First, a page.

Old Rochester schools prepare to welcome new, returning students
Across the Tri-Town kids are stuffing their backpacks with school supplies and preparing for another year in the classroom.
And while students spent the last few months enjoying the summer, school administrators and principals have been putting in the work to make sure that everything is in place for the first day back to school on Wednesday, Aug. 30.
“Although the school year ends and the joy of summer is upon us all, we spend the first month or so [of summer] wrapping up the previous school year,” said Old Rochester Regional School District Superintendent Mike Nelson.
From balancing the previous year’s budget to meetings about future curriculum and student success, Nelson said that the summer is when much of the planning for the next school year happens.
This year, the Old Rochester Regional School District hopes to implement its new five-year plan, “Vision 2028,” pending a vote from the Old Rochester Regional Joint School Committee.
According to Nelson, Vision 2028 plans to make sure that “our curriculum, pre-K through graduation, meets best practice in the needs of our students as we see them here locally.” The plan will also build support systems for students, ensure a positive and inclusive learning environment, and maintain safety for students, staff and visitors at Old Rochester schools.
But Nelson said that for parents and guardians of Old Rochester students, one of the most visible changes in the 2023-24 school year will be a new district-wide literacy program designed to bring all three towns’ elementary schools onto the same page.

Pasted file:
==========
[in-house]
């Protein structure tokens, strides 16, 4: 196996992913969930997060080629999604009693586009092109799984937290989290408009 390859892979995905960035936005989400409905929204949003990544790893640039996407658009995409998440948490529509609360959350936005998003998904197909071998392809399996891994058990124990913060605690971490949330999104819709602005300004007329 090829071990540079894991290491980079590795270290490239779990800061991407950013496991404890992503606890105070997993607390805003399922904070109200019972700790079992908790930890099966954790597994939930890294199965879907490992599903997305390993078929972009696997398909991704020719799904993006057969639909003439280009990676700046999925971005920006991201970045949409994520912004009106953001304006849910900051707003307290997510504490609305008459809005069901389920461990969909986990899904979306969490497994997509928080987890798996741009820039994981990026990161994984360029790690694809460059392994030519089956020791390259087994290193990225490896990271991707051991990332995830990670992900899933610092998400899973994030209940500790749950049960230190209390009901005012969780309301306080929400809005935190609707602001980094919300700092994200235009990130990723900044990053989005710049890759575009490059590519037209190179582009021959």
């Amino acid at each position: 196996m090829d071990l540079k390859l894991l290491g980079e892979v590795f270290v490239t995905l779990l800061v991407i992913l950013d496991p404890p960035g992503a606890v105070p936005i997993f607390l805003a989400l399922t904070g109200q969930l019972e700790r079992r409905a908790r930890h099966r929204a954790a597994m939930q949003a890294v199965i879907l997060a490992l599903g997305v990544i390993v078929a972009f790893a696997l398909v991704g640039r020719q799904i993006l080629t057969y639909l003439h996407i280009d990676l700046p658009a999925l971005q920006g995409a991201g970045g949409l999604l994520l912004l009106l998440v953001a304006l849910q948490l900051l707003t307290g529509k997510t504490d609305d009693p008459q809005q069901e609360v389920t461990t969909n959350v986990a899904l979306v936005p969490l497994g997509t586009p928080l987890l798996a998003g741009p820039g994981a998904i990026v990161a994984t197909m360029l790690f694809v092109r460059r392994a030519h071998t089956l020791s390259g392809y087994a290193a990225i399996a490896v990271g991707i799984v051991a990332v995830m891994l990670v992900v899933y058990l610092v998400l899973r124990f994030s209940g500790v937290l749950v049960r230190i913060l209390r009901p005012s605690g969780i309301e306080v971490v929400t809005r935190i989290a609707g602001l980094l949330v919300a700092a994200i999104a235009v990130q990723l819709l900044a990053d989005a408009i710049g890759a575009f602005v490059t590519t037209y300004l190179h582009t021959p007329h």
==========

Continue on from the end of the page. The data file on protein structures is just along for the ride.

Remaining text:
The literacy program, called “Into Reading,” was spearheaded by Superintendent of Teaching and Learning Shari Fedorowicz.
“In light of new research regarding the science of reading, I think we timed it perfectly in terms of having our teachers help guide what the future literacy would look like [in the district],” said Nelson.
He added that what he’s “most excited about” is that all three town’s elementary schools “cohesively made this decision, which means that moving forward, from a literacy standpoint, our junior high school will see very consistent data regarding where our students are doing well and where there's opportunities for for growth.”
On the elementary level, schools have “already started setting up professional development, coaching for teachers [and] making sure we have time for them to build into their weekly schedule to get support with that program," said Sippican School Principal Marla Brown, formerly Marla Sirois.
But projects and programs aren’t the only things that Old Rochester administrators have spent time on this summer.
At Old Rochester Regional High School, Principal Mike Devoll spent his summer personally meeting incoming Bulldogs.
“I offer every freshman a 30-minute meeting where we review life at the high school … I call it their own personal orientation,” said Devoll, who added that sometimes an incoming freshman will leave this meeting with a completely different academic schedule.
“I want you to be successful as a freshman,” said Devoll. “High school is four long years. Let's make freshman year about being happy. If you're not going to be happy … let's fix [your schedule] right now so that you can have the best year you can.”
But for all the preparation that goes into planning for the new school year, nothing beats day one, said Nelson.
“What I love about the beginning of a new school year is the sense of optimism,” said Nelson. “I love the excitement that grows and I know some people are sad to see the summer fade away however … I love the sense that anything is possible.”